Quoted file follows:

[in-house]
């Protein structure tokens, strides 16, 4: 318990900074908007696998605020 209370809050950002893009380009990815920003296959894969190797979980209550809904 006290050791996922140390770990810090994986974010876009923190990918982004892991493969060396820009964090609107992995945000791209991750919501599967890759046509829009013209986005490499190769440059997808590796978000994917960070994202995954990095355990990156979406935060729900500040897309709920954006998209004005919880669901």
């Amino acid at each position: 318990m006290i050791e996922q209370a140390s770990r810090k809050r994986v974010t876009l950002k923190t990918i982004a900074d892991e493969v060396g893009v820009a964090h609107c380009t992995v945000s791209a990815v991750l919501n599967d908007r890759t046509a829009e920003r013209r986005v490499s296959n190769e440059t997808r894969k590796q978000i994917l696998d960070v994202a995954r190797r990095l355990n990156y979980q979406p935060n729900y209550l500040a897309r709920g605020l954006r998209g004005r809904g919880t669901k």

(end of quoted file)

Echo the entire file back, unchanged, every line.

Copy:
[in-house]
């Protein structure tokens, strides 16, 4: 318990900074908007696998605020 209370809050950002893009380009990815920003296959894969190797979980209550809904 006290050791996922140390770990810090994986974010876009923190990918982004892991493969060396820009964090609107992995945000791209991750919501599967890759046509829009013209986005490499190769440059997808590796978000994917960070994202995954990095355990990156979406935060729900500040897309709920954006998209004005919880669901």
């Amino acid at each position: 318990m006290i050791e996922q209370a140390s770990r810090k809050r994986v974010t876009l950002k923190t990918i982004a900074d892991e493969v060396g893009v820009a964090h609107c380009t992995v945000s791209a990815v991750l919501n599967d908007r890759t046509a829009e920003r013209r986005v490499s296959n190769e440059t997808r894969k590796q978000i994917l696998d960070v994202a995954r190797r990095l355990n990156y979980q979406p935060n729900y209550l500040a897309r709920g605020l954006r998209g004005r809904g919880t669901k």